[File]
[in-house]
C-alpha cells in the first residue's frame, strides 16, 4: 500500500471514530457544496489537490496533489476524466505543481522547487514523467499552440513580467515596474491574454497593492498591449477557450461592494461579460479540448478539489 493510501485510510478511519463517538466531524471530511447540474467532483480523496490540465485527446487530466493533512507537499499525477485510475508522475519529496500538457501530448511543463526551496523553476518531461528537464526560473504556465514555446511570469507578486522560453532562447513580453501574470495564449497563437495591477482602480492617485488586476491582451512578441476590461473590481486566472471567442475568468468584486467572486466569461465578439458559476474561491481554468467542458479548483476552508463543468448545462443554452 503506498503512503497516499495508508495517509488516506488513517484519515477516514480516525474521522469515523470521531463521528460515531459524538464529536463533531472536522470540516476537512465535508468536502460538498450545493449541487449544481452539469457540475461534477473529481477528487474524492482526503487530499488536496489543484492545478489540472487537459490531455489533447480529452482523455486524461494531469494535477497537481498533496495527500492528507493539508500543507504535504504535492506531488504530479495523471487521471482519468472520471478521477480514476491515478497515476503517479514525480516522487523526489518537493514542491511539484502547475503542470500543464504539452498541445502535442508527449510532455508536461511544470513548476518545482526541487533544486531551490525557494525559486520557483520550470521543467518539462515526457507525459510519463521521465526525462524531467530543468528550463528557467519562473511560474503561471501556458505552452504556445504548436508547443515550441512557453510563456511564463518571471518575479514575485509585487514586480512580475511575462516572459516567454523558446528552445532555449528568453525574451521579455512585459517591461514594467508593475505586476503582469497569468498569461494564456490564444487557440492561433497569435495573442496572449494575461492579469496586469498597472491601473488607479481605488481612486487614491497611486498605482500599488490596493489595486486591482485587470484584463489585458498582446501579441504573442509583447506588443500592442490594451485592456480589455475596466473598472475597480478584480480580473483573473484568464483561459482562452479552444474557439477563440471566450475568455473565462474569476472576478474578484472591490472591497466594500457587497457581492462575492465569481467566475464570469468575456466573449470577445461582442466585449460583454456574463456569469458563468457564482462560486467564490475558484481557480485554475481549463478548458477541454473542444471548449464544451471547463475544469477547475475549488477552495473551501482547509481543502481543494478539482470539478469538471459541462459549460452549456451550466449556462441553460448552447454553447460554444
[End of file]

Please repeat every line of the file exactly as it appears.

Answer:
[in-house]
C-alpha cells in the first residue's frame, strides 16, 4: 500500500471514530457544496489537490496533489476524466505543481522547487514523467499552440513580467515596474491574454497593492498591449477557450461592494461579460479540448478539489 493510501485510510478511519463517538466531524471530511447540474467532483480523496490540465485527446487530466493533512507537499499525477485510475508522475519529496500538457501530448511543463526551496523553476518531461528537464526560473504556465514555446511570469507578486522560453532562447513580453501574470495564449497563437495591477482602480492617485488586476491582451512578441476590461473590481486566472471567442475568468468584486467572486466569461465578439458559476474561491481554468467542458479548483476552508463543468448545462443554452 503506498503512503497516499495508508495517509488516506488513517484519515477516514480516525474521522469515523470521531463521528460515531459524538464529536463533531472536522470540516476537512465535508468536502460538498450545493449541487449544481452539469457540475461534477473529481477528487474524492482526503487530499488536496489543484492545478489540472487537459490531455489533447480529452482523455486524461494531469494535477497537481498533496495527500492528507493539508500543507504535504504535492506531488504530479495523471487521471482519468472520471478521477480514476491515478497515476503517479514525480516522487523526489518537493514542491511539484502547475503542470500543464504539452498541445502535442508527449510532455508536461511544470513548476518545482526541487533544486531551490525557494525559486520557483520550470521543467518539462515526457507525459510519463521521465526525462524531467530543468528550463528557467519562473511560474503561471501556458505552452504556445504548436508547443515550441512557453510563456511564463518571471518575479514575485509585487514586480512580475511575462516572459516567454523558446528552445532555449528568453525574451521579455512585459517591461514594467508593475505586476503582469497569468498569461494564456490564444487557440492561433497569435495573442496572449494575461492579469496586469498597472491601473488607479481605488481612486487614491497611486498605482500599488490596493489595486486591482485587470484584463489585458498582446501579441504573442509583447506588443500592442490594451485592456480589455475596466473598472475597480478584480480580473483573473484568464483561459482562452479552444474557439477563440471566450475568455473565462474569476472576478474578484472591490472591497466594500457587497457581492462575492465569481467566475464570469468575456466573449470577445461582442466585449460583454456574463456569469458563468457564482462560486467564490475558484481557480485554475481549463478548458477541454473542444471548449464544451471547463475544469477547475475549488477552495473551501482547509481543502481543494478539482470539478469538471459541462459549460452549456451550466449556462441553460448552447454553447460554444